If you’ve got serious #GymGoals for 2018 (and don’t we all?), these supplements can help.
One slight change in your nutrition game plan can take your workouts from meh to amazing. Whether your goal is to get stronger or shed pounds (or both!), these proven fitness boosters can help you get there.
You’re spoiled for choice when it comes to these protein powders. This allows you to cycle through different kinds to reap different benefits.
Soy protein powder is easily digestible and offers every essential amino acid for muscle building. Hemp protein is high in fiber. Brown rice protein powder is hypoallergenic and full of B vitamins, while pea protein can give you some extra help using carbs as energy. (Note that pea and brown rice proteins aren’t complete proteins, so they work best combined with other protein sources.) Mixes of different plant-based proteins are also available, so you can get the best of all worlds in a single powder.
According to naturopathic doctor Christina Christoforou, “If you exercise intensely, you’ll need to consume greater amounts of protein than someone who is inactive. Prolonged, intense exercise damages proteins faster.”
For best results, supplement with protein before and after physical activity.
Glutamine is an amino acid your body produces naturally. Yet during times of high stress, cortisol spikes and causes glutamine to deplete faster than the body can restore it. Heavy long-term exercise suppresses glutamine production by up to 20 percent.
Endurance athletes, listen up: glutamine supplements may help revive your immune function to its peak levels, as glutamine is a major fuel for immune cells.
Take glutamine immediately after exercise when the immune system is most depleted.
Omegas-3s are essential polyunsaturated fats. “Essential” means our bodies need them, but we can’t produce them on our own.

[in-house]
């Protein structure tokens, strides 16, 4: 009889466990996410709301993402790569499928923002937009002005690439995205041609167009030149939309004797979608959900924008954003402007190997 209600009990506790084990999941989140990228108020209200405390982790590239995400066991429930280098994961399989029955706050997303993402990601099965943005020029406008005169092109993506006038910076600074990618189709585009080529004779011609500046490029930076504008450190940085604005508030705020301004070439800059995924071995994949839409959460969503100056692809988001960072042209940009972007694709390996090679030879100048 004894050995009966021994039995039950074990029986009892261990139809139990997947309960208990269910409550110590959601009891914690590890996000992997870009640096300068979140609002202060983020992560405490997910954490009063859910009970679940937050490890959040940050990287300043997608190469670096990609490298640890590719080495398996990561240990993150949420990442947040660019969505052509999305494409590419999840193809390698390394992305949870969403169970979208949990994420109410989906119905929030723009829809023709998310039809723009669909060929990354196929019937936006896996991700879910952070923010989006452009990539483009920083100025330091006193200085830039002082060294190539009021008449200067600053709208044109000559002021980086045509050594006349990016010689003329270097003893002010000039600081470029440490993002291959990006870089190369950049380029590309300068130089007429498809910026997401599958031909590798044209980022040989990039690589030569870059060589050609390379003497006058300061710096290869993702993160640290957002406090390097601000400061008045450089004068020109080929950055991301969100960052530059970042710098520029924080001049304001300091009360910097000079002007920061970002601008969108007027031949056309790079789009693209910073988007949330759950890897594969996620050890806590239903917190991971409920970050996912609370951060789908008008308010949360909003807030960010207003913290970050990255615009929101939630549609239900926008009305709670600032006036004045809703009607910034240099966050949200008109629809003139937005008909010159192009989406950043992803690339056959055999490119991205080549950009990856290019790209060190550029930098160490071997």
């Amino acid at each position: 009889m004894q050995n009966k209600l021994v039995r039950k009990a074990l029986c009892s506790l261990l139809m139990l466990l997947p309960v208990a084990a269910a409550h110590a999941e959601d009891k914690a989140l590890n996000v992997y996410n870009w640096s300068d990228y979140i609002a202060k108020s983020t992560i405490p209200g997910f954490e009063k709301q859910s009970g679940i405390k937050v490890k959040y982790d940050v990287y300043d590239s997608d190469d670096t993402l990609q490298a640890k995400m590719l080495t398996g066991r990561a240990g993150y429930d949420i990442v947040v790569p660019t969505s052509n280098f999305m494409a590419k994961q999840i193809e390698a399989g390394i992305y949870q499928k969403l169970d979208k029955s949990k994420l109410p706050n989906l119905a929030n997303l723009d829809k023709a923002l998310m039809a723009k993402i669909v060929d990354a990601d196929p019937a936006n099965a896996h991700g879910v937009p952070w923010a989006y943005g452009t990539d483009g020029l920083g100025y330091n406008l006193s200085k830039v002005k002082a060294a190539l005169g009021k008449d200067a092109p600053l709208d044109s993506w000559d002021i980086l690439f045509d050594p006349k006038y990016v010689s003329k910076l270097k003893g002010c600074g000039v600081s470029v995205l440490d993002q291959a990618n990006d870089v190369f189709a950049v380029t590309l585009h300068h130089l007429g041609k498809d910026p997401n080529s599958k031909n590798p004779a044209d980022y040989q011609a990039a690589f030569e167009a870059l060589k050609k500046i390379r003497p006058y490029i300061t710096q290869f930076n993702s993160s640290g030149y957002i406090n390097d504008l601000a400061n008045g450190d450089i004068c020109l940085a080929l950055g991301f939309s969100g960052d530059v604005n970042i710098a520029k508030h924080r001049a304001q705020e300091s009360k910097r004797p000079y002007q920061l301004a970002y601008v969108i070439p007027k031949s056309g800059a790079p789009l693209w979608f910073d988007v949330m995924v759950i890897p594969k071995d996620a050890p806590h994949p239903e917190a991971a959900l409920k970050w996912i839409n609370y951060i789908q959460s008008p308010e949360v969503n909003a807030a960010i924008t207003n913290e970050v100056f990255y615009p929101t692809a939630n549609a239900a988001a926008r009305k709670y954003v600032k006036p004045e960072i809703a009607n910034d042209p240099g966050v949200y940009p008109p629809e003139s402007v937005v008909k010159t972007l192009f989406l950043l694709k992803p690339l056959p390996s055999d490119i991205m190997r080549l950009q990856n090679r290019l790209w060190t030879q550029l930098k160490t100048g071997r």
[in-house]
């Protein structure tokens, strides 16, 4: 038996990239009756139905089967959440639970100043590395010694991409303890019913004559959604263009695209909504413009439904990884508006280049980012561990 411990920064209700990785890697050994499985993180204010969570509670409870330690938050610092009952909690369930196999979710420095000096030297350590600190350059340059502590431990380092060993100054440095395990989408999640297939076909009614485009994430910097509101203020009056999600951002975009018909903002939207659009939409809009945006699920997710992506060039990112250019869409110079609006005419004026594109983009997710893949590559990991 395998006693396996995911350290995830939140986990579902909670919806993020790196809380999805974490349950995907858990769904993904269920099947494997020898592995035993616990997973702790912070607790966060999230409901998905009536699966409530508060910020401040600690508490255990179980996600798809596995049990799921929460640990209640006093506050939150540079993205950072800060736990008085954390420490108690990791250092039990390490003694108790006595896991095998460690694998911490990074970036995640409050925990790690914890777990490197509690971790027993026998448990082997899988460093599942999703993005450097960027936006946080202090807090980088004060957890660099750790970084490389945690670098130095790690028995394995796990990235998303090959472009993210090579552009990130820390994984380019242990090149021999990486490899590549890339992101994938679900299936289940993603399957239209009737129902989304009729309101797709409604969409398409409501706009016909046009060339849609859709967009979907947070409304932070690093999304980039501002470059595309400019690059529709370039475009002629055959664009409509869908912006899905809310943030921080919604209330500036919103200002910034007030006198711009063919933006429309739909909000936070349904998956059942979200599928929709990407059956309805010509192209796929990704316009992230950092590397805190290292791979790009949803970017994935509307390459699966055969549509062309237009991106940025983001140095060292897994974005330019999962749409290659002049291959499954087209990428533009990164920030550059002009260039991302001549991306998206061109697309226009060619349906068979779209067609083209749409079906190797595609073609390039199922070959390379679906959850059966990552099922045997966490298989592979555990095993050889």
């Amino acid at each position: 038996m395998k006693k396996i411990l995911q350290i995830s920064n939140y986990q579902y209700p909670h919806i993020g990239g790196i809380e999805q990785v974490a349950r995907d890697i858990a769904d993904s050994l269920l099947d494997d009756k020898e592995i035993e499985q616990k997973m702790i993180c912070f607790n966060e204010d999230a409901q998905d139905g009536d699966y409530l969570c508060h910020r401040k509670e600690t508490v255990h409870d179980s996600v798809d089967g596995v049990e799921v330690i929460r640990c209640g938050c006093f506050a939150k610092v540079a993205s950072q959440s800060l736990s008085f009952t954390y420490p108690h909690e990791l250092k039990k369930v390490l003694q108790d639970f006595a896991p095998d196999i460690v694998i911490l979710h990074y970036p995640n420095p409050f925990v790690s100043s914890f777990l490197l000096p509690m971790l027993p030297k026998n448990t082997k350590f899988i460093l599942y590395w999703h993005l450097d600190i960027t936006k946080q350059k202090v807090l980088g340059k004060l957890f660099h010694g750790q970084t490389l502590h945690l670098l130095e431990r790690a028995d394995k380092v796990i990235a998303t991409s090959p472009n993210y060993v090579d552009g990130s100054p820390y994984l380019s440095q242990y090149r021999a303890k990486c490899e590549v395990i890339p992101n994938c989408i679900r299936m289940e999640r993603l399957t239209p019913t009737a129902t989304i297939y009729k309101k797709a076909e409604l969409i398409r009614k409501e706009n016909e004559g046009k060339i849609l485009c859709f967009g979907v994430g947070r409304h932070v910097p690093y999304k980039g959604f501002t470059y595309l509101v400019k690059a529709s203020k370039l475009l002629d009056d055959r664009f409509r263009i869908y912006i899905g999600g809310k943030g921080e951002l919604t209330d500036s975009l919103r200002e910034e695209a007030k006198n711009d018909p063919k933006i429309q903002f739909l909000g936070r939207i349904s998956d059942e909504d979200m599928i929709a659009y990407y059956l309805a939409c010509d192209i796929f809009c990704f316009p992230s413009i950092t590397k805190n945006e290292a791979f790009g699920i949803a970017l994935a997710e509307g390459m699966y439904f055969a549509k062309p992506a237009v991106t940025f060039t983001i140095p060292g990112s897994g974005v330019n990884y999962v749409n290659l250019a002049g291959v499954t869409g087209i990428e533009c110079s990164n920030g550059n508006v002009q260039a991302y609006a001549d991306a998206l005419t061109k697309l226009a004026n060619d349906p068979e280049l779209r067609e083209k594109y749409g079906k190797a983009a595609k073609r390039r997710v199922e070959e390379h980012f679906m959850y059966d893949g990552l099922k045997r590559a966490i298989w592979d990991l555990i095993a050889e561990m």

These fats prevent muscle soreness and pain after exercise due to their anti-inflammatory effects. EPA, a type of omega-3, has the most profound effect on muscles. It reduces inflammation and strengthens neuromuscular function, which can help stave off fatigue.
You can easily find algae-based omega-3 supplements that contain both EPA and DHA, another healthy fatty acid. “What matters most is the EPA count in omega-3s. Look for sources with 1,000 mg of EPA to reduce inflammation and muscle soreness,” says Christoforou.
Take your omega-3s at the same time every day. “Consistency is the most important factor, because it takes a while for the benefits to begin,” Christoforou says.
Creatine is a protein building block that’s stored in muscle cells. During short bursts of high intensity exercise, it helps increase your production of adenosine triphosphate (ATP), your body’s major energy source.
Some studies show that creatine increases lean muscle and improves strength during brief and intense bursts of exercise, like fast and hard uphill cycling or power lifting.
Take creatine after exercise with carbs or a carb and protein supplement. Some research shows it’s most effective to load with a higher dose of creatine for several days, and then switch to a lower dose for maintenance.
Branched chain amino acids (BCAAs) are a highly concentrated form of three specific amino acids. Unlike most amino acids, which stop at the liver to be metabolized, BCAAs go directly to your muscles. (And yes, there are plant-based sources available.)
During and after exercise, BCAAs prevent protein from being broken down. They reduce muscle damage during exercise. They may also reduce fatigue, as they interfere with our absorption of tryptophan, the amino acid that makes us sleepy.
Take BCAAs as a supplement just before or during exercise. “It can help with muscle breakdown during intense exercise and ward off fatigue immediately because it goes directly to your muscles,” Christoforou says.
Keep in mind that the best supplements for you may vary depending on your current fitness level and nutrition habits. Check with your doctor or other health care practitioner to find the right dose for you.